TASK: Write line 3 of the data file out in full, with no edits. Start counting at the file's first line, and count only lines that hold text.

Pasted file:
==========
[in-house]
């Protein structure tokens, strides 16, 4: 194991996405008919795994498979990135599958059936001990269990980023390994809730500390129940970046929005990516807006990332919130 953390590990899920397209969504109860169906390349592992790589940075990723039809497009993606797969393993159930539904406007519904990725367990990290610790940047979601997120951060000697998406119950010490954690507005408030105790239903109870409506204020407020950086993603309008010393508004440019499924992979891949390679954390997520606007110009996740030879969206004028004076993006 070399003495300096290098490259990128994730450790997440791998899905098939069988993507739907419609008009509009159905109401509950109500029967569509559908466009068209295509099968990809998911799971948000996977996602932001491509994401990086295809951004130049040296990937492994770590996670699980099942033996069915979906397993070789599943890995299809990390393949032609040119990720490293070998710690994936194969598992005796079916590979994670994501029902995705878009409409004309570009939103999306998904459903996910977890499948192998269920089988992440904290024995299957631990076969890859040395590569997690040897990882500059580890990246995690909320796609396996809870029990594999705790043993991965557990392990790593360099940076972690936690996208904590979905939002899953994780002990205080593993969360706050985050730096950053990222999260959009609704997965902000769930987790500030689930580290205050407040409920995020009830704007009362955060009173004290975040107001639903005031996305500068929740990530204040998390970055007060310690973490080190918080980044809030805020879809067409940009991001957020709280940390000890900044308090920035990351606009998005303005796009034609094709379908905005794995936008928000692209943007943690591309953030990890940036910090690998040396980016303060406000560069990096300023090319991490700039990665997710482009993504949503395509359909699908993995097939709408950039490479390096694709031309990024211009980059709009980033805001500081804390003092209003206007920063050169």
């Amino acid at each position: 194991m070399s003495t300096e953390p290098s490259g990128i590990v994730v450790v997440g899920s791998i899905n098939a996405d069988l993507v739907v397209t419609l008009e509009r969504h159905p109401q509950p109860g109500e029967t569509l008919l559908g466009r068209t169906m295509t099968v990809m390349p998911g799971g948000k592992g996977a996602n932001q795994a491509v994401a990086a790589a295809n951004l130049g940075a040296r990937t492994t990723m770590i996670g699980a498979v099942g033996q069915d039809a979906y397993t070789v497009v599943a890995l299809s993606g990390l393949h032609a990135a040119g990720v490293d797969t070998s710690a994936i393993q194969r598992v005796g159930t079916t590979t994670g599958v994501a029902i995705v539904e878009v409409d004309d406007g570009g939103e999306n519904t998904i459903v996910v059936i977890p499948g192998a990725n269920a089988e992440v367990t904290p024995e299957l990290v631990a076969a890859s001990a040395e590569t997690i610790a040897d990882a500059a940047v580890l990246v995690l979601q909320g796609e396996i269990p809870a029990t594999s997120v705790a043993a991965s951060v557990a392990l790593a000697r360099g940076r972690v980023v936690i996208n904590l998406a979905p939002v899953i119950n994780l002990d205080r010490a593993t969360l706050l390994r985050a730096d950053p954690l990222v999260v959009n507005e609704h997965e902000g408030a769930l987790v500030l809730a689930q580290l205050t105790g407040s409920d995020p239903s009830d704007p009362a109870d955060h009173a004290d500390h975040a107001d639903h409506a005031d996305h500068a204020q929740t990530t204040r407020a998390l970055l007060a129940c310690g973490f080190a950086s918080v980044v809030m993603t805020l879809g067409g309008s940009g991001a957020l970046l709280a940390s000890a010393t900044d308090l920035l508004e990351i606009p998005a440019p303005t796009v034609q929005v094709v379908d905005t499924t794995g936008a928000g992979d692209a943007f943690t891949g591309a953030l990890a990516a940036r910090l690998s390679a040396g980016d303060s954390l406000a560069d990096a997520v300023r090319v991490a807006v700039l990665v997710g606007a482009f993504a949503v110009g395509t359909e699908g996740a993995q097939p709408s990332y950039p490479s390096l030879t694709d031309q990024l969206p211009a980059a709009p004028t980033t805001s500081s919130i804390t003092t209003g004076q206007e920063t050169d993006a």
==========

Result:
């Amino acid at each position: 194991m070399s003495t300096e953390p290098s490259g990128i590990v994730v450790v997440g899920s791998i899905n098939a996405d069988l993507v739907v397209t419609l008009e509009r969504h159905p109401q509950p109860g109500e029967t569509l008919l559908g466009r068209t169906m295509t099968v990809m390349p998911g799971g948000k592992g996977a996602n932001q795994a491509v994401a990086a790589a295809n951004l130049g940075a040296r990937t492994t990723m770590i996670g699980a498979v099942g033996q069915d039809a979906y397993t070789v497009v599943a890995l299809s993606g990390l393949h032609a990135a040119g990720v490293d797969t070998s710690a994936i393993q194969r598992v005796g159930t079916t590979t994670g599958v994501a029902i995705v539904e878009v409409d004309d406007g570009g939103e999306n519904t998904i459903v996910v059936i977890p499948g192998a990725n269920a089988e992440v367990t904290p024995e299957l990290v631990a076969a890859s001990a040395e590569t997690i610790a040897d990882a500059a940047v580890l990246v995690l979601q909320g796609e396996i269990p809870a029990t594999s997120v705790a043993a991965s951060v557990a392990l790593a000697r360099g940076r972690v980023v936690i996208n904590l998406a979905p939002v899953i119950n994780l002990d205080r010490a593993t969360l706050l390994r985050a730096d950053p954690l990222v999260v959009n507005e609704h997965e902000g408030a769930l987790v500030l809730a689930q580290l205050t105790g407040s409920d995020p239903s009830d704007p009362a109870d955060h009173a004290d500390h975040a107001d639903h409506a005031d996305h500068a204020q929740t990530t204040r407020a998390l970055l007060a129940c310690g973490f080190a950086s918080v980044v809030m993603t805020l879809g067409g309008s940009g991001a957020l970046l709280a940390s000890a010393t900044d308090l920035l508004e990351i606009p998005a440019p303005t796009v034609q929005v094709v379908d905005t499924t794995g936008a928000g992979d692209a943007f943690t891949g591309a953030l990890a990516a940036r910090l690998s390679a040396g980016d303060s954390l406000a560069d990096a997520v300023r090319v991490a807006v700039l990665v997710g606007a482009f993504a949503v110009g395509t359909e699908g996740a993995q097939p709408s990332y950039p490479s390096l030879t694709d031309q990024l969206p211009a980059a709009p004028t980033t805001s500081s919130i804390t003092t209003g004076q206007e920063t050169d993006a």